The Lift Directive is specifically designed to govern most passenger and goods lifts. It is referred to as “The Lifts Directive 2014/33/EU” and was created in 2014 to amend the previous 1995 version. It is used in line with British Standards, such as BS EN 81-20 for the design of new lifts.
This directive covers permanent lifts which service buildings, whether this is for people, goods (where a person can enter), or both.
The BSi (British Standards Institution) define lifts as:
“a lifting appliance serving specific levels, having a carrier moving along guides which are rigid and inclined at an angle of more than 15 degrees to the horizontal, or a lifting appliance moving along a fixed course”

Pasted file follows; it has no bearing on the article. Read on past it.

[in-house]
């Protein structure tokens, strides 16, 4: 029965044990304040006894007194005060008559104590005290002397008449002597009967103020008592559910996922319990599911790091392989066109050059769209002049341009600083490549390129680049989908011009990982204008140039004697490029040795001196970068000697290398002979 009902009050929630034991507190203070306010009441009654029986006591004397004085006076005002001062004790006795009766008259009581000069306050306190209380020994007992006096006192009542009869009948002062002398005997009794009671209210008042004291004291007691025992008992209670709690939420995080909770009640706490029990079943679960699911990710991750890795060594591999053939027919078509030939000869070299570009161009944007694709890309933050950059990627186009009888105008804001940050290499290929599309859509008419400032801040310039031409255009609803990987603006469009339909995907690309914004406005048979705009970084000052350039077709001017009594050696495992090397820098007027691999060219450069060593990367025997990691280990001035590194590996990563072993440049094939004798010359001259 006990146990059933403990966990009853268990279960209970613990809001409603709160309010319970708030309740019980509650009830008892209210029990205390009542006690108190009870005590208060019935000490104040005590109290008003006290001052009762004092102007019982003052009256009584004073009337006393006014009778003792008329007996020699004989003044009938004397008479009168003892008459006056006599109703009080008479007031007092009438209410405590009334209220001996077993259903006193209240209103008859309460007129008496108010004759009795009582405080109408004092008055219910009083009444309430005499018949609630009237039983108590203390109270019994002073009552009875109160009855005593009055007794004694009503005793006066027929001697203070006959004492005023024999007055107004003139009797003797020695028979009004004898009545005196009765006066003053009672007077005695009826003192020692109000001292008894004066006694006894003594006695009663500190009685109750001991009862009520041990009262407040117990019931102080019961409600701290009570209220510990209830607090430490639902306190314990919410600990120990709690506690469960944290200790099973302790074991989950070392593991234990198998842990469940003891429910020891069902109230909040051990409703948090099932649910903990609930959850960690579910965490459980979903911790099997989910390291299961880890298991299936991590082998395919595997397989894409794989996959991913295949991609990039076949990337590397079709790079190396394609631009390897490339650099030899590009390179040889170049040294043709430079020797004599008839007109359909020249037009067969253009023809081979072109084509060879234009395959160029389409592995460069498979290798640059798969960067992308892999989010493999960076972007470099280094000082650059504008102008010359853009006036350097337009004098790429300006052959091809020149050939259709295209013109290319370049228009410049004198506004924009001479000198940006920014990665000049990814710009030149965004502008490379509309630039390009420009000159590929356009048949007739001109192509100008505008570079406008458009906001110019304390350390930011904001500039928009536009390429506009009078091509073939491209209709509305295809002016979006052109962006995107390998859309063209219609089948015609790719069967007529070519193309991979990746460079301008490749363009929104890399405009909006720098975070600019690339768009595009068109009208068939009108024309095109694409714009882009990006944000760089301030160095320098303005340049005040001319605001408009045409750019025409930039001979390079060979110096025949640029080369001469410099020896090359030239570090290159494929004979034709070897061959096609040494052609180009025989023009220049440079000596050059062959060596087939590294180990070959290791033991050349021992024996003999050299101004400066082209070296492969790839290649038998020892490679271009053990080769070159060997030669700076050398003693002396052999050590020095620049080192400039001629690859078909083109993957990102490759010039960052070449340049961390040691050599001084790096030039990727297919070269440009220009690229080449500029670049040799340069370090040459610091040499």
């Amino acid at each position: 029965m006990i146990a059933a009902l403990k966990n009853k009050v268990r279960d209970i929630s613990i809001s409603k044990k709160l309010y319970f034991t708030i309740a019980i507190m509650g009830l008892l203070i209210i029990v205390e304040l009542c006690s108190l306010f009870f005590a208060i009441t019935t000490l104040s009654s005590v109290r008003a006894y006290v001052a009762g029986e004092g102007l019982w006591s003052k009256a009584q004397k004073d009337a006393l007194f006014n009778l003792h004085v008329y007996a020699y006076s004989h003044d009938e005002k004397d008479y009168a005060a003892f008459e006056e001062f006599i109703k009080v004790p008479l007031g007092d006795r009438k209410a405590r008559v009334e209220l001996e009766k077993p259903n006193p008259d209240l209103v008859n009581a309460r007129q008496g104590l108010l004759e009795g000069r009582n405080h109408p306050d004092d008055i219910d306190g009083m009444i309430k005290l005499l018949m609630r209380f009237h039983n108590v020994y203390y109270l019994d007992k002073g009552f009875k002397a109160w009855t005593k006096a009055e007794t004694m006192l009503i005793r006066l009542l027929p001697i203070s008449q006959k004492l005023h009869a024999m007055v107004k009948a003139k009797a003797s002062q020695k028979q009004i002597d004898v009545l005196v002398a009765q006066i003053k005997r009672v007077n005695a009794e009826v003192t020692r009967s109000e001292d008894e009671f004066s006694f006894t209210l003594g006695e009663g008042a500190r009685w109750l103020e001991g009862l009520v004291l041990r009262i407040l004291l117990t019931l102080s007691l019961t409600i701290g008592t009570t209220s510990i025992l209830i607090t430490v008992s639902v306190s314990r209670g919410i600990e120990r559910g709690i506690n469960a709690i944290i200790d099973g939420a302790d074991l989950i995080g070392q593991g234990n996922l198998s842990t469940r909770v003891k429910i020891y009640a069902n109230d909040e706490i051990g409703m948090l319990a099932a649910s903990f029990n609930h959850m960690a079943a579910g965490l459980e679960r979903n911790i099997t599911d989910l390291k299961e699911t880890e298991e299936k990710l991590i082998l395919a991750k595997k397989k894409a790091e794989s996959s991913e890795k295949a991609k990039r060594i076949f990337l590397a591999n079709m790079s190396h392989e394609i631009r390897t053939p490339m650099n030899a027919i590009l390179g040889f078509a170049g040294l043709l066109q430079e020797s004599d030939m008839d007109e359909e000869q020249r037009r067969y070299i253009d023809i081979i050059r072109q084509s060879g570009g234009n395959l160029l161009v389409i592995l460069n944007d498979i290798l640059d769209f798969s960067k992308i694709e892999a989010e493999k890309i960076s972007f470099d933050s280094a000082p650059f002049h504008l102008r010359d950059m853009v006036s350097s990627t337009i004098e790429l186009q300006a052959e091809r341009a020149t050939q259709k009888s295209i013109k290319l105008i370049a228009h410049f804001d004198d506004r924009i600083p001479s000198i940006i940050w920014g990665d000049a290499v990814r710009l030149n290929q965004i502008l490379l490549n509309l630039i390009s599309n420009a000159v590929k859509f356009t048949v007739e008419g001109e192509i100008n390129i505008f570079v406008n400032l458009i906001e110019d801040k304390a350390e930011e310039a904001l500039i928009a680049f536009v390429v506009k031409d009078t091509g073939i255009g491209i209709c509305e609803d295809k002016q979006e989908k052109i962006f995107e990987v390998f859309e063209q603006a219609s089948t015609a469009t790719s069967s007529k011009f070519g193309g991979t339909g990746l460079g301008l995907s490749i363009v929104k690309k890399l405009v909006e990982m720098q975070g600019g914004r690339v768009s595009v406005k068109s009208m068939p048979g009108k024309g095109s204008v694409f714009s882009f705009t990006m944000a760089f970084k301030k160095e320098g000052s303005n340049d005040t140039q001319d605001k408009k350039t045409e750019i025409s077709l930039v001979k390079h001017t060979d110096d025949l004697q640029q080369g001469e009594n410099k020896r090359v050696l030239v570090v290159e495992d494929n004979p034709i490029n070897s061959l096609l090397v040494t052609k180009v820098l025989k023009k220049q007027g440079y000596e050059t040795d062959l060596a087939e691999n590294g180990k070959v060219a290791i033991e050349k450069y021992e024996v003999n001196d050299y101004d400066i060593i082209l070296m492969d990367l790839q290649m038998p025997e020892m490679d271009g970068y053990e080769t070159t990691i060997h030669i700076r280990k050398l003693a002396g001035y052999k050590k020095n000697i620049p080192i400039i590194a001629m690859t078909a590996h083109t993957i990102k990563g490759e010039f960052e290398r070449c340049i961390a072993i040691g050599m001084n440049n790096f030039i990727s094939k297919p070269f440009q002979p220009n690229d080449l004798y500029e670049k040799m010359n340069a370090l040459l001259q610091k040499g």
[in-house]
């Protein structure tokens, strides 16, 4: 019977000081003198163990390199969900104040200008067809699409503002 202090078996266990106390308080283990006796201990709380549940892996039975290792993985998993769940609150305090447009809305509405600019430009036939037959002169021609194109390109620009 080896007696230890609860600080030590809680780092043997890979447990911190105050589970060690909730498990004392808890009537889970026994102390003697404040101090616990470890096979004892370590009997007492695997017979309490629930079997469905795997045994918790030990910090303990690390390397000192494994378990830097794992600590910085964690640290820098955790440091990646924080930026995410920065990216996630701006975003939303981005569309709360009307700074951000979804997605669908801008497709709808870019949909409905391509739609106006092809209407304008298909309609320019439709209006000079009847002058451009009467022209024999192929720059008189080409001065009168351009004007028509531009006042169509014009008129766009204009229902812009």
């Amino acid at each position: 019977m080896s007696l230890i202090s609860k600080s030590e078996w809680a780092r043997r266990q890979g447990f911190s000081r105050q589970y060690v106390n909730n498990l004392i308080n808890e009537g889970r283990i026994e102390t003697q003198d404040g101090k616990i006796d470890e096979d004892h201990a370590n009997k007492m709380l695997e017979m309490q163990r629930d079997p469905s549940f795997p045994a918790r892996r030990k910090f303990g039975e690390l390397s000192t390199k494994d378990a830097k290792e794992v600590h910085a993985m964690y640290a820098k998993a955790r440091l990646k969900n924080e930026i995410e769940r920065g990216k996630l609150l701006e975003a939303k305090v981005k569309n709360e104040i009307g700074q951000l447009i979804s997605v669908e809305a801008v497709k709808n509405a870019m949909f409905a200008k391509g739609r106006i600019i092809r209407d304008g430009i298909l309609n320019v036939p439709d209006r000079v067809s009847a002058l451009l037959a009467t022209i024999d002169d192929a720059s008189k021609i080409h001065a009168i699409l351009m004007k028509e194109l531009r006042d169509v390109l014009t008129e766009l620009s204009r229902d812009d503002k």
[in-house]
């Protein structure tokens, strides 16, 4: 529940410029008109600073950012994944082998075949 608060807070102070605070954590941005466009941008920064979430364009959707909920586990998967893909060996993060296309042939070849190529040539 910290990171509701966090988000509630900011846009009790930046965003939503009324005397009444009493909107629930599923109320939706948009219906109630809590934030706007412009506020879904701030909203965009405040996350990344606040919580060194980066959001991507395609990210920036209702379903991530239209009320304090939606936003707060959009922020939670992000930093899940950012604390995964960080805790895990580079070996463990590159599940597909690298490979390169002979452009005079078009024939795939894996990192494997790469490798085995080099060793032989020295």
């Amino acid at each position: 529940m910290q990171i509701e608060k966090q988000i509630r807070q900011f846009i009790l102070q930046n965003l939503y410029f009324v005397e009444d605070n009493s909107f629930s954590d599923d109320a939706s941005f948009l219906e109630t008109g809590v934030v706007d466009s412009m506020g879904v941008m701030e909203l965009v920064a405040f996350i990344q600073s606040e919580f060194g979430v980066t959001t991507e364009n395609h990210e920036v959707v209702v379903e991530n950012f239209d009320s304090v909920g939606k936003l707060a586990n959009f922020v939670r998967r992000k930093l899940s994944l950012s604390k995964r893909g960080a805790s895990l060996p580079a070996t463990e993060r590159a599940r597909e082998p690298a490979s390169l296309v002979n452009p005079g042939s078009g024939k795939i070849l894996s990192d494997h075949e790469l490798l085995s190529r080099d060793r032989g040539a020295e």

The main point to take away is that it covers lifts that travel at over 0.15m/s – so generally this will be traction and hydraulic lift systems, or ‘conventional’ lifts.
The Lifts Directive covers most types of passenger lift, but excludes things like travelators (moving walkways), military lifting equipment, construction hoists or ski lifts. These will fall under the Machinery Directive instead.